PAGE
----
I know Christmas is already a month away, so it’s not a very good timing for this review, though if I’m being honest I have to warn all to-be-readers of this book: ‘Christmas by the Lighthouse’ has very little to do with either Christmas or Lighthouses. I do see where this title comes from, but it still somehow seems to be a bit of a false advertisement.
Anyway, let’s talk about the book itself!
I got this book from Amazon Publishing UK via NetGalley in exchange for my honest and unbiased opinion.
I decided to read this book because last year I read another one written by this author, ‘The Christmas Forest’, and I happened to like that one . It was sweet, short, easy to read, but didn’t lack substance, so I thought this new book from the same writer should be a good choice.
Well, I knew that even though I liked the other one it wasn’t exactly high literature, but this one was a complete hit and miss for me.
Starting with the fact that (and here comes a bit of spoiler, sorry, but I can’t simply go by it) there’s not even a remote of warning about the theme cancer. And I know. I’m a doctor. I shouldn’t care. But, you know, when you start to read a book as a distraction from your real life, and then a character has the exact same type of cancer that your beloved aunt died of just months before, you’re not exactly happy with the fact that it all came without a warning.
So I started this book with – symbolically – throwing it away just after the first couple of (rather short) chapters.
Then I got back to it the following day, because I was ready to read it forward then.
And after I cooled down I realized that my personal feelings are not at all the only things that I found not okay with this story.
First of all, it kind of downplays the cancer storyline. I mean, it is basically the main storyline, but… it’s just too easy. It doesn’t work that way. (Maybe with some types, but definitely not this one.) I felt like this was a pseudo-part of the story, because it need something to complicate things, something to make the story a story, but somehow it seemed false. I know this book was supposed to be a light-hearted thing, and that’s probably why the serious stuff was all downplayed, but this way I simply couldn’t take it seriously anymore. I couldn’t believe anything that happened.
In fact, I felt like this book was a collection of all cheesy, overused hollywood romcom clichés. Terminal illness, check. Character realizes they have never lived before, check. Wanting to start to live life to the fullest and creating a bucket list, check. Terminal illness miraculously healed, check. Couple in a boring, dysfunctional twenty-year marriage with kids having fun at college going on a ‘break’ instead of divorce, check. Excentric hippy parents running around crazy, check. Running home in the rain together, check. The ‘who’s the father’ drama, check. Stuck in a place for hours together, check. Insta love, check. Airport mix-up stuff, check. Getting a rescue dog together, even though nothing’s stable in our lives, check. Moving together instantly, and needing no time to accustom to the arrangment, check. I feel like I could continue this list forever.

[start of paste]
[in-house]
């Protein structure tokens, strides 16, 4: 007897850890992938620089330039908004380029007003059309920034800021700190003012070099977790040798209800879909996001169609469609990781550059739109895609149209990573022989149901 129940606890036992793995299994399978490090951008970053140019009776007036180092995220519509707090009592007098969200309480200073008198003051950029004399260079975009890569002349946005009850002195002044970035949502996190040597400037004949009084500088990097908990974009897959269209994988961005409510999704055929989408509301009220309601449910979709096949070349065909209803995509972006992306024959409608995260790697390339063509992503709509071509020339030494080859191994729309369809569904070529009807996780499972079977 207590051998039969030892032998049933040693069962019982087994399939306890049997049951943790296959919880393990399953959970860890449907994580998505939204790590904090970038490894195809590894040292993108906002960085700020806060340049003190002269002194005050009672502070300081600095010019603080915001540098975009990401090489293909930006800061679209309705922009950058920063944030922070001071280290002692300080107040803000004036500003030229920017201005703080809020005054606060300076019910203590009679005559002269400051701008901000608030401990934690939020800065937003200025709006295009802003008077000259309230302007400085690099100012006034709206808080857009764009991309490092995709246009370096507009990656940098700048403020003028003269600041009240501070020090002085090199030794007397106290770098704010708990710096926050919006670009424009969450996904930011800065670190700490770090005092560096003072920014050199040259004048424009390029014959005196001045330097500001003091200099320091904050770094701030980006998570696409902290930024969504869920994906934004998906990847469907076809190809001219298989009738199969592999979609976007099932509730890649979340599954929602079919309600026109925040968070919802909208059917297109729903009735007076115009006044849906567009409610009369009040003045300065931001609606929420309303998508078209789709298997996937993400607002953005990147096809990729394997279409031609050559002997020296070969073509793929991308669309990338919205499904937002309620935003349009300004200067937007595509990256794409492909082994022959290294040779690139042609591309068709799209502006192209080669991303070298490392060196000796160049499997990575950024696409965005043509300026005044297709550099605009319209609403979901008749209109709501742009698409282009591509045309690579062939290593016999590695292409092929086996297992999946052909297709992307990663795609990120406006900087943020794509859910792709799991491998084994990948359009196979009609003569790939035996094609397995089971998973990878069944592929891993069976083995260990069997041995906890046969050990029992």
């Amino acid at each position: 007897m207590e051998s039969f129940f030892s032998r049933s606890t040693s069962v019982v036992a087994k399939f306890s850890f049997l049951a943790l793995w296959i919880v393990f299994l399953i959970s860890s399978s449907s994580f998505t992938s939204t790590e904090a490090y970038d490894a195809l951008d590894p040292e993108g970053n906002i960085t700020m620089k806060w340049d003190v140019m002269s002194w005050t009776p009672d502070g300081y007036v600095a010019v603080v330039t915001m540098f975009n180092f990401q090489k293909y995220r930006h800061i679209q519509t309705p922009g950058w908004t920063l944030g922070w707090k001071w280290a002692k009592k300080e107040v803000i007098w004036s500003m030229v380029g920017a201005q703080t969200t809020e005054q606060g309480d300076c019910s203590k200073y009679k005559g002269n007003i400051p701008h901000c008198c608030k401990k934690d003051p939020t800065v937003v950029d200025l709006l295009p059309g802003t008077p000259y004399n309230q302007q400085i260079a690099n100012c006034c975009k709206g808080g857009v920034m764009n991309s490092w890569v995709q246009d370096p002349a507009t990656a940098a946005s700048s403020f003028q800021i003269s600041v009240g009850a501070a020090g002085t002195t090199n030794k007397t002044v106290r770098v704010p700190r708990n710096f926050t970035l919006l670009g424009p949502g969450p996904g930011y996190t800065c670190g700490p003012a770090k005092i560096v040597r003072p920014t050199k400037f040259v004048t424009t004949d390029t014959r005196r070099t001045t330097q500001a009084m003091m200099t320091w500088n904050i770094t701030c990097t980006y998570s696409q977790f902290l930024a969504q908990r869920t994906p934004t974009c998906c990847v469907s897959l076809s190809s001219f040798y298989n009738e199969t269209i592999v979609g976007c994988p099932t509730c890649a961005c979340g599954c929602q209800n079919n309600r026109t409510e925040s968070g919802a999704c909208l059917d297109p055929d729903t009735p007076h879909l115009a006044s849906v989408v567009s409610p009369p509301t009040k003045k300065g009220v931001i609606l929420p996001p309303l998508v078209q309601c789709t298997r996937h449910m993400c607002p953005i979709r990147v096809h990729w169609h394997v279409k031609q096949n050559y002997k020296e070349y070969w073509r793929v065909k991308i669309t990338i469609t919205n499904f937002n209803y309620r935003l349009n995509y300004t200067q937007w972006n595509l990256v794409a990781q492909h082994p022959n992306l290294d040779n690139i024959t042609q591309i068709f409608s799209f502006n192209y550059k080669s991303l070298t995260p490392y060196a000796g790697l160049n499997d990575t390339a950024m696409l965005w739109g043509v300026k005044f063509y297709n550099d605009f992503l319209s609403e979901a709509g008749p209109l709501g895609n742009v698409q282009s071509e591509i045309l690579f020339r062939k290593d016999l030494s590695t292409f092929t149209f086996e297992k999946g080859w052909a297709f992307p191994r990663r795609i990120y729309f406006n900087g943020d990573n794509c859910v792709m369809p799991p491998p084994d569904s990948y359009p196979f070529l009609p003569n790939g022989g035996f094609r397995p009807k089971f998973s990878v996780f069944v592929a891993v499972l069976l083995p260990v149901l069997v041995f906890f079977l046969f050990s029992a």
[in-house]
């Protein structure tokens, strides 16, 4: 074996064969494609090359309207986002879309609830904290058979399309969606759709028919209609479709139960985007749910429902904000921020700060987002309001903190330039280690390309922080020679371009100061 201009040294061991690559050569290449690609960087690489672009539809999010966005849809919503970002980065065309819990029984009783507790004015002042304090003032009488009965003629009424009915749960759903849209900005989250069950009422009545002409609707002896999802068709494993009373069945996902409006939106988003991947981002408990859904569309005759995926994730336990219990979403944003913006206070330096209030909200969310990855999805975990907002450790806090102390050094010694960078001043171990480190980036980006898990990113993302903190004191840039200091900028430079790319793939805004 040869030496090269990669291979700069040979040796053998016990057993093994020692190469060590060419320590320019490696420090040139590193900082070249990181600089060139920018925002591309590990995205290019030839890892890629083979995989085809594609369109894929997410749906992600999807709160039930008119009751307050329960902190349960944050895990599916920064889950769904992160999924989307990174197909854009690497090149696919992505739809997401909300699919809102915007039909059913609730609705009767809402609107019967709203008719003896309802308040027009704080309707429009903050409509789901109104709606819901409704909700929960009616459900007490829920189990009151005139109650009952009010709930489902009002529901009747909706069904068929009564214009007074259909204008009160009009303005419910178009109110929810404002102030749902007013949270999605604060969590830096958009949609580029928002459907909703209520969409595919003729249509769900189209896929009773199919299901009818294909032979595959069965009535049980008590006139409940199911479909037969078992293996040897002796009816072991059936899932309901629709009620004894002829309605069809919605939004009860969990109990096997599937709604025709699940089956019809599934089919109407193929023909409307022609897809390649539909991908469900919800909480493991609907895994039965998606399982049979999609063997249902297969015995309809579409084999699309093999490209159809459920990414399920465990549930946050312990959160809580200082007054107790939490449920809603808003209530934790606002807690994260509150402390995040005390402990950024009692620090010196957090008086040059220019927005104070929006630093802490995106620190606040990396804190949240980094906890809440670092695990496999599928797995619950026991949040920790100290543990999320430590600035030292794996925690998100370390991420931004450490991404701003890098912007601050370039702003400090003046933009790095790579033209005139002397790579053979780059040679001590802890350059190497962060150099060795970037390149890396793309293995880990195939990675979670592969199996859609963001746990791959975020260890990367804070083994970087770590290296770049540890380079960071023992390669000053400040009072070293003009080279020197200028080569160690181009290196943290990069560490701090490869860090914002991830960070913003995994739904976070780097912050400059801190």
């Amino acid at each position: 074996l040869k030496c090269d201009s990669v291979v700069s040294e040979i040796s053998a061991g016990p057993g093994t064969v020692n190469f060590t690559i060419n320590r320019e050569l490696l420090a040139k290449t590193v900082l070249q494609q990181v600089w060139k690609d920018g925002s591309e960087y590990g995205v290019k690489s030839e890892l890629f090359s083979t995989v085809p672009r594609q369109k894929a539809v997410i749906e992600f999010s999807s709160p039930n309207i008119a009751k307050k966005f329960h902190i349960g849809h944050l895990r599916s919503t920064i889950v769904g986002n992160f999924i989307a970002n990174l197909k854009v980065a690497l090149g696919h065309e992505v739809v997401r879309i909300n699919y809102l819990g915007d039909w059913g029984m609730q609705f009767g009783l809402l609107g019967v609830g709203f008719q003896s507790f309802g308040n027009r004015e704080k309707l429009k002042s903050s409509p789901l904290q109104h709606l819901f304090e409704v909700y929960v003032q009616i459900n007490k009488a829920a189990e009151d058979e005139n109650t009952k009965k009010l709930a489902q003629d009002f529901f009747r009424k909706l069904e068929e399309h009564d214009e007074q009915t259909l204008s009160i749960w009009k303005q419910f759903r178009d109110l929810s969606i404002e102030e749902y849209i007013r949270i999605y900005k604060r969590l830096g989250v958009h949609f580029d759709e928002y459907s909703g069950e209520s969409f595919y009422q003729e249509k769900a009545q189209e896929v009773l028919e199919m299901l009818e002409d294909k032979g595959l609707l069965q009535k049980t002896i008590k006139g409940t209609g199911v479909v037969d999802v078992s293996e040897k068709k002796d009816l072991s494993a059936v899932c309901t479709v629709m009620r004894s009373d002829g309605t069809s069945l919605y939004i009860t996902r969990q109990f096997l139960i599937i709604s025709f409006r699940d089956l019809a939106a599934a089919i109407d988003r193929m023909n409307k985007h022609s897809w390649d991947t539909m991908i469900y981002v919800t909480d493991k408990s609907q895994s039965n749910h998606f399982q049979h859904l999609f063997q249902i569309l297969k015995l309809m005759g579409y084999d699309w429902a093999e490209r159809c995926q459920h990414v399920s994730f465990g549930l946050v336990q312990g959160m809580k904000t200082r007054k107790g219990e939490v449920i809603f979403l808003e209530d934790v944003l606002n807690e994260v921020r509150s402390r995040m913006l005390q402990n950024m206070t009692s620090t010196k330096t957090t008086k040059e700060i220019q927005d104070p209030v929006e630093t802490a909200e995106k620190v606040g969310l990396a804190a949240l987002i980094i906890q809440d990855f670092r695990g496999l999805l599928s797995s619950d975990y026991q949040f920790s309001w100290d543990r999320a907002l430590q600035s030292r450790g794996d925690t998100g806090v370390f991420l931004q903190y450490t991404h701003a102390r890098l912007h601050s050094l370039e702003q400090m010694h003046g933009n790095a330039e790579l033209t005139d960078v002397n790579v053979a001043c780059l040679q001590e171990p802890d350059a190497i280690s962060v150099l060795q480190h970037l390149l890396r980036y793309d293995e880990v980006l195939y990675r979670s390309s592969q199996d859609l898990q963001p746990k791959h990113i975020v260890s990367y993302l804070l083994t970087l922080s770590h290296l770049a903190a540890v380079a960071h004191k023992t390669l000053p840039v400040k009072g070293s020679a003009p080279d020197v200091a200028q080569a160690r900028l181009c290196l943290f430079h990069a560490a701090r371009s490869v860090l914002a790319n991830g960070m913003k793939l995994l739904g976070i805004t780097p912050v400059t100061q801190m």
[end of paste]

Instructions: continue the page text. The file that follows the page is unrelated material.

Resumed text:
Oh, and overall unnaturally too much sunset included.
The characters were relatively interesting, though. The problem is, I couldn’t really appreciate them, when their story was so utterly fantasyless.
Let’s Give It A Grade!
- Story: 2/5
- Characters: 3/5
- Style: 3/5
- The Subjective Factor: 2/5
- GPA: 2.5
Nothing at all.
People who are good at suspending belief might enjoy this one way more than I did. It’s just that I couldn’t buy anything that happened in this story.
I don’t know… ‘Last Christmas’, maybe… Seems about right. Same cliché, same complexity.
A virgin christmas punch, maybe.
I’m uncertain with this one. I liked one book from this author, and didn’t another. So, I might try something by her, if I’m in the right mood.
Have you read this book? What did you think?
How well do you do with suspending belief?